(This article belongs to the Special Issue Robotics in Extreme Environments)
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Open AccessArticle
MallARD: An Autonomous Aquatic Surface Vehicle for Inspection and Monitoring of Wet Nuclear Storage Facilities
Robotics 2019, 8(2), 47; https://doi.org/10.3390/robotics8020047 - 18 Jun 2019
Abstract
Inspection and monitoring of wet nuclear storage facilities such as spent fuel pools or wet silos is performed for a variety of reasons, including nuclear security and characterisation of storage facilities prior to decommissioning. Until now such tasks have been performed by personnel [...] Read more.
Inspection and monitoring of wet nuclear storage facilities such as spent fuel pools or wet silos is performed for a variety of reasons, including nuclear security and characterisation of storage facilities prior to decommissioning. Until now such tasks have been performed by personnel or, if the risk to health is too high, avoided. Tasks are often repetitive, time-consuming and potentially dangerous, making them suited to being performed by an autonomous robot. Previous autonomous surface vehicles (ASVs) have been designed for operation in natural outdoor environments and lack the localisation and tracking accuracy necessary for operation in a wet nuclear storage facility. In this paper the environmental and operational conditions are analysed, applicable localisation technologies selected and a unique aquatic autonomous surface vehicle (ASV) is designed and constructed. The ASV developed is holonomic, uses a LiDAR for localisation and features a robust trajectory tracking controller. In a series of experiments the mean error between the present ASV’s planned path and the actual path is approximately 1 cm, which is two orders of magnitude lower than previous ASVs. As well as lab testing, the ASV has been used in two deployments, one of which was in an active spent fuel pool. Full article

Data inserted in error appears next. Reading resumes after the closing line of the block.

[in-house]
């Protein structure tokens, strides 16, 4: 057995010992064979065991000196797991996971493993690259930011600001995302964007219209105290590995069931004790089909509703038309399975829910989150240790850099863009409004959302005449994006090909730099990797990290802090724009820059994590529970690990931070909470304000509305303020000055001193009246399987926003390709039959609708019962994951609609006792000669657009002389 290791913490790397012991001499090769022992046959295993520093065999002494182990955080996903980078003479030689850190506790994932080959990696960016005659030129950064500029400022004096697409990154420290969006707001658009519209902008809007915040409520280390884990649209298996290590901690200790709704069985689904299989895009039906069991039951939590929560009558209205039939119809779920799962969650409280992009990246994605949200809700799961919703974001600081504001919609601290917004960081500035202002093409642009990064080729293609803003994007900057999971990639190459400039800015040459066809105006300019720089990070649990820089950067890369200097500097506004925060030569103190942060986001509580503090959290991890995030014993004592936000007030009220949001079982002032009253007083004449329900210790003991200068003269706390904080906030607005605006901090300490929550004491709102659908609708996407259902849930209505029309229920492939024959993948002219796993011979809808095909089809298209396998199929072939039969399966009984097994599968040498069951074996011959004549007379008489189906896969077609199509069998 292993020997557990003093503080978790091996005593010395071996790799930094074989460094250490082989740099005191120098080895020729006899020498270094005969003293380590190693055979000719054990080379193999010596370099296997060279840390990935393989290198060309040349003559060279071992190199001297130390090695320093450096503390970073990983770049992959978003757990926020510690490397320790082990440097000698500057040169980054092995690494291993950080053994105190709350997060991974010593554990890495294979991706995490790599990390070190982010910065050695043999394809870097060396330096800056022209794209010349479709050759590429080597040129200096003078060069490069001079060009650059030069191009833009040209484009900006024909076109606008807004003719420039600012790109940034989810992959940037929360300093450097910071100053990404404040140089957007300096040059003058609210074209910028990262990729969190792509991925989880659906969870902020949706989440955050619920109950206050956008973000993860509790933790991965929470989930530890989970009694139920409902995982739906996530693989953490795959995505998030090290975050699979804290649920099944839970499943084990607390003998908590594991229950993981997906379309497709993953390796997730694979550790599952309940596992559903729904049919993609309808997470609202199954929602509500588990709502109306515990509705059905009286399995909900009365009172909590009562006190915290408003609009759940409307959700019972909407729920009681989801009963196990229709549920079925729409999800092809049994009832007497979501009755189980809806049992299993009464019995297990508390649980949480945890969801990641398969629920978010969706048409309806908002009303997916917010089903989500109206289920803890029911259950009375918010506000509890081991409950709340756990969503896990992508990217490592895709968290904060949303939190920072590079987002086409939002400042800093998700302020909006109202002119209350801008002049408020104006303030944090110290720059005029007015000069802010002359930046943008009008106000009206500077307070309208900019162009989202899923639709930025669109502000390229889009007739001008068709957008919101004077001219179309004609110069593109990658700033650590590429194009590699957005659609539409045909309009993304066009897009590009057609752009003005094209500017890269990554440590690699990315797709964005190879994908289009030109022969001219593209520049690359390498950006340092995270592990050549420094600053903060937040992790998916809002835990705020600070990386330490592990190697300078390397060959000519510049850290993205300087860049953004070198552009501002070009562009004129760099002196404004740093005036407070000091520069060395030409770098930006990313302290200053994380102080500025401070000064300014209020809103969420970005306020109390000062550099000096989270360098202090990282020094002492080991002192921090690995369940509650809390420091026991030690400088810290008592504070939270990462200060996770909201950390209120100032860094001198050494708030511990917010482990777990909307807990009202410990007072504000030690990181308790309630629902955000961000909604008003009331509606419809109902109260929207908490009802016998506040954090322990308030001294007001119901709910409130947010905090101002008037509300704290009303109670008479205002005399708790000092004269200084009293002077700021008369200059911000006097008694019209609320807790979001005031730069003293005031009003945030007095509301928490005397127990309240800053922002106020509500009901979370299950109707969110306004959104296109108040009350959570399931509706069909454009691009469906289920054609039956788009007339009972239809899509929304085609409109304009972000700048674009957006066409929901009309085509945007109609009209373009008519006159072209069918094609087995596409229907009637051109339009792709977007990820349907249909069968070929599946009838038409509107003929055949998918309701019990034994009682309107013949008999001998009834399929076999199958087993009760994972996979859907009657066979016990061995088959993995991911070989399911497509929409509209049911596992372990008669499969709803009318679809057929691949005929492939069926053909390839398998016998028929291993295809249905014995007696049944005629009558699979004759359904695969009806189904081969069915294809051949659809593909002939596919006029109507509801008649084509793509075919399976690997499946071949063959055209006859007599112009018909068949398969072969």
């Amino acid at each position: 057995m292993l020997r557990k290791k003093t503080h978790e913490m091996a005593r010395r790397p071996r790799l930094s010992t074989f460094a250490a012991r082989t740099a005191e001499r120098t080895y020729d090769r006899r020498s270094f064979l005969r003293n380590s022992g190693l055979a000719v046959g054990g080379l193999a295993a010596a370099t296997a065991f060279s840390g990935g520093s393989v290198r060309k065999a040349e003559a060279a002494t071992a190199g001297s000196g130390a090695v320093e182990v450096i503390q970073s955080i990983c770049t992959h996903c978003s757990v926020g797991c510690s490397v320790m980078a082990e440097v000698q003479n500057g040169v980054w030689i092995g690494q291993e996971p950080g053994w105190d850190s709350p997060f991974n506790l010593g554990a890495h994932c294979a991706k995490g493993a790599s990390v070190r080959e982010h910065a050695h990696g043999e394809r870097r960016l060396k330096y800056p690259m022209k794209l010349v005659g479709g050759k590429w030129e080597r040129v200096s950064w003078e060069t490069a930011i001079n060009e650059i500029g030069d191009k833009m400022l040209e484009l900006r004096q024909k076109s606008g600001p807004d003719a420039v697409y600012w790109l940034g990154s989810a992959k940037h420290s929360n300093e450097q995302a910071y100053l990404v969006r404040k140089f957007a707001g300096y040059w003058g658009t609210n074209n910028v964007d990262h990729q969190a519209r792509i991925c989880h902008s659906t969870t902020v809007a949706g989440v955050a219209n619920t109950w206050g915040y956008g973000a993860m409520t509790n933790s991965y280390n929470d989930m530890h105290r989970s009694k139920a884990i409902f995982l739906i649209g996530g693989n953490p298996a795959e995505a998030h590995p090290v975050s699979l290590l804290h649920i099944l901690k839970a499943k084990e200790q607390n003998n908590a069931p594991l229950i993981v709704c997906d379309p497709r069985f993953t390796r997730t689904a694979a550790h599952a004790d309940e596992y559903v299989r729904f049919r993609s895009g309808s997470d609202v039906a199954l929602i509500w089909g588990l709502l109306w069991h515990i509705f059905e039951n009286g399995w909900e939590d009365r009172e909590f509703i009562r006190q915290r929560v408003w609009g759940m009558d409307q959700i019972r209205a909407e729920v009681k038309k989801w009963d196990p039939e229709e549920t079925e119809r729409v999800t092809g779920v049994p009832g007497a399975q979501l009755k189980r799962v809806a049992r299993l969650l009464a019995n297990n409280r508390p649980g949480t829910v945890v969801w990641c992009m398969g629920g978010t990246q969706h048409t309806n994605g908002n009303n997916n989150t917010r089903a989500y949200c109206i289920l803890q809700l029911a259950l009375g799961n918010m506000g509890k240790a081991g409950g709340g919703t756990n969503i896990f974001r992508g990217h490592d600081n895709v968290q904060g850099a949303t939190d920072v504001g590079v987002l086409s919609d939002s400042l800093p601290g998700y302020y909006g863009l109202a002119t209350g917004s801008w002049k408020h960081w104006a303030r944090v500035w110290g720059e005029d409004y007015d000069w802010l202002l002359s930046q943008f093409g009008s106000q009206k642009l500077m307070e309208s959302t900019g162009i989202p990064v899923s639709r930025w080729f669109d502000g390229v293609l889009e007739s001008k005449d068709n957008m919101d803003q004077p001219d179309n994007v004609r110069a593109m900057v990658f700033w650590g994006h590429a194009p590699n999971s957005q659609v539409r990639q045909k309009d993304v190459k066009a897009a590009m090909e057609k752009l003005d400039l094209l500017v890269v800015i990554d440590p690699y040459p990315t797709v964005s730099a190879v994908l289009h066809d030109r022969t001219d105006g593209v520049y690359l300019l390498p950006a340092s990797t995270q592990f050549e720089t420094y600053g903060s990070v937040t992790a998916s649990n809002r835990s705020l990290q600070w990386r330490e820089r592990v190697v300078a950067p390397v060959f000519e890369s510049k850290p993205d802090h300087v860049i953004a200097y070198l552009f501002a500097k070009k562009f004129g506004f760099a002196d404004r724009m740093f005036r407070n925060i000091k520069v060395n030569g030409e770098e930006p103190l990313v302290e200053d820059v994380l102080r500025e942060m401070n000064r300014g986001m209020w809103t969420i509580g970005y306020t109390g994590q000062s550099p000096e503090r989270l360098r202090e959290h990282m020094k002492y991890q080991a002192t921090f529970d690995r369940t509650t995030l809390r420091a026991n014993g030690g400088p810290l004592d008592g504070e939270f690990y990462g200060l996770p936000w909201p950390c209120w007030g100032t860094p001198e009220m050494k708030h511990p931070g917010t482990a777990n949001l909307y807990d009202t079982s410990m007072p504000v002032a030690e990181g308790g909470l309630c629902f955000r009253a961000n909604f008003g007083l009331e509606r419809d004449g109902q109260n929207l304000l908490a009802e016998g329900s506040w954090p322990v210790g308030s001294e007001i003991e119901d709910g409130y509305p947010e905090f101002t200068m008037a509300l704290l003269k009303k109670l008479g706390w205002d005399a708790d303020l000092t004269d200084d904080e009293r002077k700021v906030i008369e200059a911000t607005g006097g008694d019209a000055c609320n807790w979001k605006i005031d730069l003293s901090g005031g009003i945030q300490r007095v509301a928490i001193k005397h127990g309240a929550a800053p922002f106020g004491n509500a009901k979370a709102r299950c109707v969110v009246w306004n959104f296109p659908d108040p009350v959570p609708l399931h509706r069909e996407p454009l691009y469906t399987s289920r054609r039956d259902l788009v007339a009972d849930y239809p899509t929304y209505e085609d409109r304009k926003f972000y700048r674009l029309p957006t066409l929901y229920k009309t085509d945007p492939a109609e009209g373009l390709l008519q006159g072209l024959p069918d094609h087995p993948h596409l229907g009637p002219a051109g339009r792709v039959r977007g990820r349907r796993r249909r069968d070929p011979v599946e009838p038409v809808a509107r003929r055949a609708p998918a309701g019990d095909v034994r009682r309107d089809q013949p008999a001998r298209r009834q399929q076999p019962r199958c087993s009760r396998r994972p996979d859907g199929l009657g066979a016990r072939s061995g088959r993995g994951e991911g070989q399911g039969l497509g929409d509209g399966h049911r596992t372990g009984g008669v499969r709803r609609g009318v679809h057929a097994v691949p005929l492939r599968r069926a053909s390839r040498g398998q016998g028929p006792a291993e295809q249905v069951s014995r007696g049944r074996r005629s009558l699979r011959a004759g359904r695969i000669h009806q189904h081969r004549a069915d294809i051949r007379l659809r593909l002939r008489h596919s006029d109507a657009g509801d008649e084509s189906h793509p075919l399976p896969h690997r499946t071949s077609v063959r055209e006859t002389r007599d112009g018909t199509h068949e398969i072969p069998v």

(This article belongs to the Special Issue Robotics in Extreme Environments)